Beida accounting professor Paul Gillis describes on his weblog how auditor KPMG Hong Kong got itself into trouble for signing off papers on China Medical, a company convicted in 2012 for looting US$400 million from its investors. Problem: KPMG Hong Kong was not really in charge and now the Hong Kong legal system caught up with this omission.
Matt Miller of Reuters has an interesting update on the troubles KPMG is having in Hong Kong with a failed US listed Chinese company. In my view the problems are of its own making.
KPMG Hong Kong was the auditor of China Medical Technologies Inc., which failed after management was charged by the US Securities and Exchange Commission with looting over $400 million from the company. The company was put into liquidation in 2012 in the Cayman Islands, where it was incorporated.
Actually, KPMG Hong Kong was not the auditor, and that is the problem.
Several years ago I wrote about KPMG’s labeling problem where they had a practice of using Hong Kong letterhead to sign audit opinions on audits done by KPMG Huazhen, KPMG’s China affiliate. To me, this was like a Wenzhou shirt maker sewing a made in Italy tag on a shirt made in China. …
KPMG Hong Kong is in a terrible place. They signed off on an audit without doing one. The Hong Kong Institute of CPAS (HKICPAs), regulator of Hong Kong accountants, should investigate this violation of auditing standards, but I think it is unlikely they will. The HKICPAs is a feckless regulator and is unlikely to pursue a case against a Big Four firm, especially a case that relates to a company not listed in Hong Kong. There are legislative proposals to strengthen audit regulation in Hong Kong, but the proposals will likely have no effect on this case.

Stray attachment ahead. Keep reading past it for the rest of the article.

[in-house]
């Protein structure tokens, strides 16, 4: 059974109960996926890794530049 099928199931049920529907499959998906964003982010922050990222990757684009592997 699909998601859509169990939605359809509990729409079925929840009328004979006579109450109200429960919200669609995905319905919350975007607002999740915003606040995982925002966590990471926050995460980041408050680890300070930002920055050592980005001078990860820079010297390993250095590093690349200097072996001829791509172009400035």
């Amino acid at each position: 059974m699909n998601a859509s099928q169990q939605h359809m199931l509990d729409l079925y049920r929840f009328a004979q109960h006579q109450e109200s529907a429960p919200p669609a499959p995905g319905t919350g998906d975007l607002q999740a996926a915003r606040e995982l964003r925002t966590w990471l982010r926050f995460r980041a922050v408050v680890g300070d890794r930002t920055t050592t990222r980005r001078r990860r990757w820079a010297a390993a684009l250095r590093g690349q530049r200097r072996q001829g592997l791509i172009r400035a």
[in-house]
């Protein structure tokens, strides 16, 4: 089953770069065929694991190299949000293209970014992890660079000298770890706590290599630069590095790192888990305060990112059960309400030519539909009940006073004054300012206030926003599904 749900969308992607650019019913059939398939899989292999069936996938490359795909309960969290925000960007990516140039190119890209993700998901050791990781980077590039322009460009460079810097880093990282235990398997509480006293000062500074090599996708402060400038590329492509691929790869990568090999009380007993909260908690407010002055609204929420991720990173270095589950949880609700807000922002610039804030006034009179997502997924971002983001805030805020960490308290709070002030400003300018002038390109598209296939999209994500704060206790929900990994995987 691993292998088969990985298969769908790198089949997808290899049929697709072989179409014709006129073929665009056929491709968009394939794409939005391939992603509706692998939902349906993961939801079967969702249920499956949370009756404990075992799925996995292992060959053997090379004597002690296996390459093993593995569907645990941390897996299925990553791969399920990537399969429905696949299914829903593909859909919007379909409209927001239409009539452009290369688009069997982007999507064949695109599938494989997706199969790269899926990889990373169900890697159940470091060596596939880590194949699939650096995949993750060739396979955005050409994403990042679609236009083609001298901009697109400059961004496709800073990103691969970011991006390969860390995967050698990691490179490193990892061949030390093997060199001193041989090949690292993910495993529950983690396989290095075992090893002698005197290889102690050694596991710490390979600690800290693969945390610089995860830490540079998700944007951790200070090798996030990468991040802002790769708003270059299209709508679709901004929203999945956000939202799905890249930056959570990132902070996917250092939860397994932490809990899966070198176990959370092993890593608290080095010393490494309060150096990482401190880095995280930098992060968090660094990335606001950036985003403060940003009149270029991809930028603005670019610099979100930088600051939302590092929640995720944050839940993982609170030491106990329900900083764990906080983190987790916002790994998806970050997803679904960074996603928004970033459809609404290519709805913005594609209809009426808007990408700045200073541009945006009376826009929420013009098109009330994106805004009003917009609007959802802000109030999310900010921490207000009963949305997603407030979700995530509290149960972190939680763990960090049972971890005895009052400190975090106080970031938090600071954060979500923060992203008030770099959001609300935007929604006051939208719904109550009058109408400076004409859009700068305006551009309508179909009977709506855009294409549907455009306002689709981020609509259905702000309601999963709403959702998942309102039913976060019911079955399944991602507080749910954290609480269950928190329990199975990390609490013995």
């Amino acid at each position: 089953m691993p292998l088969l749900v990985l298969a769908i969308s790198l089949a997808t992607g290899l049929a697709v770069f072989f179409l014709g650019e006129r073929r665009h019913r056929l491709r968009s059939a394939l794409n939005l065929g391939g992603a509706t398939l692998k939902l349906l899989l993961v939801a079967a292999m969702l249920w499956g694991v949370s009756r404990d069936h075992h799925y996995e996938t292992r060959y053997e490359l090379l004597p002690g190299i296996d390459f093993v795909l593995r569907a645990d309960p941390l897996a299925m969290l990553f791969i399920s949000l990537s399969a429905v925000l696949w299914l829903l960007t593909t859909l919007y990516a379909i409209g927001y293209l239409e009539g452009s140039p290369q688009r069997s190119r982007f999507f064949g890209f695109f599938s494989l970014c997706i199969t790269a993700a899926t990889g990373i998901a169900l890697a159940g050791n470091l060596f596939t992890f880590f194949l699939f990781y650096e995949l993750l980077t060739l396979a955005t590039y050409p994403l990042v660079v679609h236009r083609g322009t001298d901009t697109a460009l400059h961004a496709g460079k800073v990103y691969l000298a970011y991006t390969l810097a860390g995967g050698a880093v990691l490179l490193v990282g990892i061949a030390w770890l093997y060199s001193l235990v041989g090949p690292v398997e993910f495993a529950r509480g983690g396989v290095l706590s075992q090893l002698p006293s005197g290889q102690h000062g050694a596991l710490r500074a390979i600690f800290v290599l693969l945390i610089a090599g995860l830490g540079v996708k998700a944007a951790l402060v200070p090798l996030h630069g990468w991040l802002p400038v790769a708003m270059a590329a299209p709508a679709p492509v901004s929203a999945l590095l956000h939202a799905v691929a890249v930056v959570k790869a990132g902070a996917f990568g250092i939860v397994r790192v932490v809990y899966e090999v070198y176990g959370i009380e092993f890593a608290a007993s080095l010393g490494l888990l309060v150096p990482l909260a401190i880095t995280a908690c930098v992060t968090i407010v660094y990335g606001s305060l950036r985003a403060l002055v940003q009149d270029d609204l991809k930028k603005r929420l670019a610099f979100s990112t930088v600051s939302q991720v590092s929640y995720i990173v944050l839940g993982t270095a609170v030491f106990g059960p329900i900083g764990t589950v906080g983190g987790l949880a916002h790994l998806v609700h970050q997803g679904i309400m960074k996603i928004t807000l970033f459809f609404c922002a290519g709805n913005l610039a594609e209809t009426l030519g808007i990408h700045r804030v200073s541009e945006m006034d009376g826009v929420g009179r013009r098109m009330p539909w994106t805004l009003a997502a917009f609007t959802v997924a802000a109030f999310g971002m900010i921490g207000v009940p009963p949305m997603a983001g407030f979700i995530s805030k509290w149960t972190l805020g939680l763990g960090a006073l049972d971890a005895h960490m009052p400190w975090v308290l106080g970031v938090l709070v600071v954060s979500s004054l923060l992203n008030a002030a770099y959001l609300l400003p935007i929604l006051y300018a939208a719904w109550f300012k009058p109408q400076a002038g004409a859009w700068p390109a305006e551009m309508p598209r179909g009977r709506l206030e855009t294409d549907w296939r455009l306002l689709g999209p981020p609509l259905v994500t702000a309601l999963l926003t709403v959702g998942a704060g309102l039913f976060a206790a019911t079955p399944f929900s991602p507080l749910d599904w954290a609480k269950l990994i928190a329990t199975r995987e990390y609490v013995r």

KPMG was the most egregious at mislabeling their audit work, but all of the Big Four in Hong Kong have had this problem, which I believe came about because the firms failed to recognize the importance of respecting their legal structure. While the China member firms of the Big Four have generally been managed from Hong Kong since the early 2000s, they have always been separate legal entities.
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